Ever since the crisis of the 1980s, economic reform in the Maghreb has focused on macroeconomic stabilisation, with the goal of providing a healthy economic base to favour growth. Unlike its achievements in the field of macroeconomic stabilisation, the Maghreb has proved incapable of progressing in the field of microeconomic, structural and administrative reforms at a comparable rate to liberalise its economic system and enter into a phase of sustained acceleration of growth based on the pressing need to increase the productivity of its economies.
This article highlights the fact that the window of opportunity for carrying out these reforms is limited and that there is an urgent need to speed them up. If this does not happen, the sustainability of key elements such as macroeconomic stabilisation, increased production, integration with the EU and the promising, but fragile, acceleration in economic growth of recent years could be very seriously affected. Outstanding reforms include privatisation, tax reforms, overhauling the administration and financial sector, as well as improving the institutional context. In combination, these reforms pave the wave for a move from a logic based on macroeconomic stabilisation to one based on macroeconomic and institutional modernisation.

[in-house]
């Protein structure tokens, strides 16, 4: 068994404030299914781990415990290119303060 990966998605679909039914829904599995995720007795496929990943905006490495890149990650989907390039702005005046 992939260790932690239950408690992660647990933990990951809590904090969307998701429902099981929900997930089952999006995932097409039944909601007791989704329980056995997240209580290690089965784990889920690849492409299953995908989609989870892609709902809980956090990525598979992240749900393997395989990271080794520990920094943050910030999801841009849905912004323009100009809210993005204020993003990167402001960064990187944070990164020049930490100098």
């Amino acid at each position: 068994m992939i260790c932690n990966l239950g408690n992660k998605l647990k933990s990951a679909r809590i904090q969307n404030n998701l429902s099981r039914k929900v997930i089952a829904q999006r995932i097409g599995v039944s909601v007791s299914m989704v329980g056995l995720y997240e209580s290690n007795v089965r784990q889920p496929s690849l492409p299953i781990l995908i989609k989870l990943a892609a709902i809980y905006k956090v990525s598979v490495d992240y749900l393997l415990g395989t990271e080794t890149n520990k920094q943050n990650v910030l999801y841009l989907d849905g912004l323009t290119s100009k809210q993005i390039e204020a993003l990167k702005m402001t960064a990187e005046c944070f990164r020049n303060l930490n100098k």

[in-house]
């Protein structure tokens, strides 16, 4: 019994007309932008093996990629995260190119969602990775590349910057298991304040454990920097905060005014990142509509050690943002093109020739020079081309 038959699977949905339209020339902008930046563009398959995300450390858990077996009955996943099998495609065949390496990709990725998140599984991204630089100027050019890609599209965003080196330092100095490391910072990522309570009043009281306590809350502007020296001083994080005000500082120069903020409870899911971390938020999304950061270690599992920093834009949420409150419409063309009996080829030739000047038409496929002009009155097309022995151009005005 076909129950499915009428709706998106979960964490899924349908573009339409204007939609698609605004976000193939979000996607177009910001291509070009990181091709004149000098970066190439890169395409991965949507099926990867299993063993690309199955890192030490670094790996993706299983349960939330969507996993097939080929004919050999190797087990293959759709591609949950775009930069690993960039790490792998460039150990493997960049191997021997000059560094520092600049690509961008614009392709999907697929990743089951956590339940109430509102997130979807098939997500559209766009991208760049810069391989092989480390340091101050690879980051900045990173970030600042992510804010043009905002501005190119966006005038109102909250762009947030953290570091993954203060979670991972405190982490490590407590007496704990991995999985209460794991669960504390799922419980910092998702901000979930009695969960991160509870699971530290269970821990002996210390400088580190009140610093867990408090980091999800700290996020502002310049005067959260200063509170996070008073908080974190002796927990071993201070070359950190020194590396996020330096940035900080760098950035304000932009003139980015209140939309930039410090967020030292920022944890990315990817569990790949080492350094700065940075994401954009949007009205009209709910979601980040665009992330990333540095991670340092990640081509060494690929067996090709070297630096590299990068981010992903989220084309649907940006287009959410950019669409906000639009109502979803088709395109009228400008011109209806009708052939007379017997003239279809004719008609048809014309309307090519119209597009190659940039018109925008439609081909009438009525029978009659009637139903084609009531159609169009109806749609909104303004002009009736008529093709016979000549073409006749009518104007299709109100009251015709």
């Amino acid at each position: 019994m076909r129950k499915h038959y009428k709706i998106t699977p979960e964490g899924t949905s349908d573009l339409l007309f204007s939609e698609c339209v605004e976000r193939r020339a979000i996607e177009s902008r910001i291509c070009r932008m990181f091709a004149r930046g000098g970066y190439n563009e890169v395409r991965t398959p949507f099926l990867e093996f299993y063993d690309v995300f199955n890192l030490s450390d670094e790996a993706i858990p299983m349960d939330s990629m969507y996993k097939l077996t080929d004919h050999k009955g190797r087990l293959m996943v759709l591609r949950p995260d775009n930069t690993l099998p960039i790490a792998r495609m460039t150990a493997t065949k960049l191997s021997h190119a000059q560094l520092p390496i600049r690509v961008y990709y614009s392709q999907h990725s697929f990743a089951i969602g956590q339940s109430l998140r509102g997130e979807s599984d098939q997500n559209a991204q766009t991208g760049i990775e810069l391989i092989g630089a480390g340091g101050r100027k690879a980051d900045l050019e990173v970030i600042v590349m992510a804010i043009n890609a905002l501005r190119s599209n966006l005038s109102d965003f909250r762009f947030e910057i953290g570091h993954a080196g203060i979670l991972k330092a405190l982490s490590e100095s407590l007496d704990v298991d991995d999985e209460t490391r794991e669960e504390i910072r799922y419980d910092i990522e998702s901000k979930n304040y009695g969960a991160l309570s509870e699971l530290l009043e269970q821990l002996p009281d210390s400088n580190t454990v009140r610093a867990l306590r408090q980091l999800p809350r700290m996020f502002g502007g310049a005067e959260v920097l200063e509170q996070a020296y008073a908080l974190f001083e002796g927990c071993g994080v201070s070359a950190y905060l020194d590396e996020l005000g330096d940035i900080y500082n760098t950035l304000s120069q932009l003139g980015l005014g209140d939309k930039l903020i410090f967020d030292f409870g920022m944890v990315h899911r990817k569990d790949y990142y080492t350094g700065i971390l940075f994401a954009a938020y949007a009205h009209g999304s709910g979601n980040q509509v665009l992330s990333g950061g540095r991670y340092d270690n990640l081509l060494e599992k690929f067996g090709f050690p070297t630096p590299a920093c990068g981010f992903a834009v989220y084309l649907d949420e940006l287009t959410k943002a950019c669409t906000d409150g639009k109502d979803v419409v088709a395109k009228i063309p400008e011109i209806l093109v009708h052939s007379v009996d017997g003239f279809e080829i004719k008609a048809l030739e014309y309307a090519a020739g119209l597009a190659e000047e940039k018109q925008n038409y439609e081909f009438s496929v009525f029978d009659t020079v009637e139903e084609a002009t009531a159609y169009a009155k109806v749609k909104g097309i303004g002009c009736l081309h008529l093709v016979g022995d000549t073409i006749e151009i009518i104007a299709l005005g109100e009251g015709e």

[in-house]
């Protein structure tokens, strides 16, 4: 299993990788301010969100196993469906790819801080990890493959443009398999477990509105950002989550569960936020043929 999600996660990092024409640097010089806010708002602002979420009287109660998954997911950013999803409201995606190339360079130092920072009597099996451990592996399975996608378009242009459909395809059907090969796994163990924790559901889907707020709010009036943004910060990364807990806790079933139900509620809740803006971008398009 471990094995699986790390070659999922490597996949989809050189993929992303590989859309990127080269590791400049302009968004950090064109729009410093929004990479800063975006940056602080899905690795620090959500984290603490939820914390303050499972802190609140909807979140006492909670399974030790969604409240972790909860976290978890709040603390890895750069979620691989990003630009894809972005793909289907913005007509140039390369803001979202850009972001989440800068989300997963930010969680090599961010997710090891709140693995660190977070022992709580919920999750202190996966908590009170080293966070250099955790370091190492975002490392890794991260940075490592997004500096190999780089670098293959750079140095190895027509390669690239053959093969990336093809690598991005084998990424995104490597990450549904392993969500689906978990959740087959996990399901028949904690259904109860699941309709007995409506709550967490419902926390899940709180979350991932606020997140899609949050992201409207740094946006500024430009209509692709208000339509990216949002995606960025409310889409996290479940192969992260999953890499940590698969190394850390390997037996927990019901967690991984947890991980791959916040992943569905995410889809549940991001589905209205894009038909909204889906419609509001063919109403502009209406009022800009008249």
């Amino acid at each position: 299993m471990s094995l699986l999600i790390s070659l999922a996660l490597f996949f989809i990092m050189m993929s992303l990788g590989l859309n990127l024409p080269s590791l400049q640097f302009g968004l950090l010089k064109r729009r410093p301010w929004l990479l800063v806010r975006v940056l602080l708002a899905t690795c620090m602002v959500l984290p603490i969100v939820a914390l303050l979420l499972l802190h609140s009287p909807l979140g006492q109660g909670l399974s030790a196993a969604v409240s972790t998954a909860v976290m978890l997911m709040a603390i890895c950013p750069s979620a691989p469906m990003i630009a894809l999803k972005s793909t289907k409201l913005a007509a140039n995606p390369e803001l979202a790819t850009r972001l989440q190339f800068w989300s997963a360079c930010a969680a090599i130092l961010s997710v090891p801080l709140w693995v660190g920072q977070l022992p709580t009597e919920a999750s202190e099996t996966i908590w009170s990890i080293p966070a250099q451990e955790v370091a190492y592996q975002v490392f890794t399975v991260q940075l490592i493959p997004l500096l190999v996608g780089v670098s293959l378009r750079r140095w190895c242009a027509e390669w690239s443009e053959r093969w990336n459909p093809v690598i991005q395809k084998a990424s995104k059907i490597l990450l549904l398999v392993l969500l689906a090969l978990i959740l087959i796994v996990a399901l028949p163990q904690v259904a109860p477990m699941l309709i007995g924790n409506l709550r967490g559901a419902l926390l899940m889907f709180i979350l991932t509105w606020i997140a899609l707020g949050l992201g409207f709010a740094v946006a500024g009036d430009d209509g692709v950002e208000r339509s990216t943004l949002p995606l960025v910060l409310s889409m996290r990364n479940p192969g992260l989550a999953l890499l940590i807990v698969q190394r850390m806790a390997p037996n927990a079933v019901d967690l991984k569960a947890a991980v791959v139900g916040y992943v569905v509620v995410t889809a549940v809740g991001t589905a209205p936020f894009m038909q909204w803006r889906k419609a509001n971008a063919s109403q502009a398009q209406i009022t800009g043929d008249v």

Looking at the current outcome and future prospects for microeconomic reforms and macroeconomic balances shows a mixed situation. Although things have greatly improved in comparison with the 1980s, the 1990s saw rate of reforms stagnate. The current decade has witnessed the same firmness with regard to macroeconomic stability and greater dynamism in microeconomic reforms in Morocco and Tunisia, where liberalisation is advancing slowly and unevenly, depending upon the sector. In Algeria and Libya, there is a systematic failure to meet promises to introduce reforms. Increases in oil and gas prices have, paradoxically, proved a serious obstacle to opening up the economy, since they bolster the rentier sector and create resources for maintaining the state’s “clientele” structure, weakening the short-term requirement for reforms.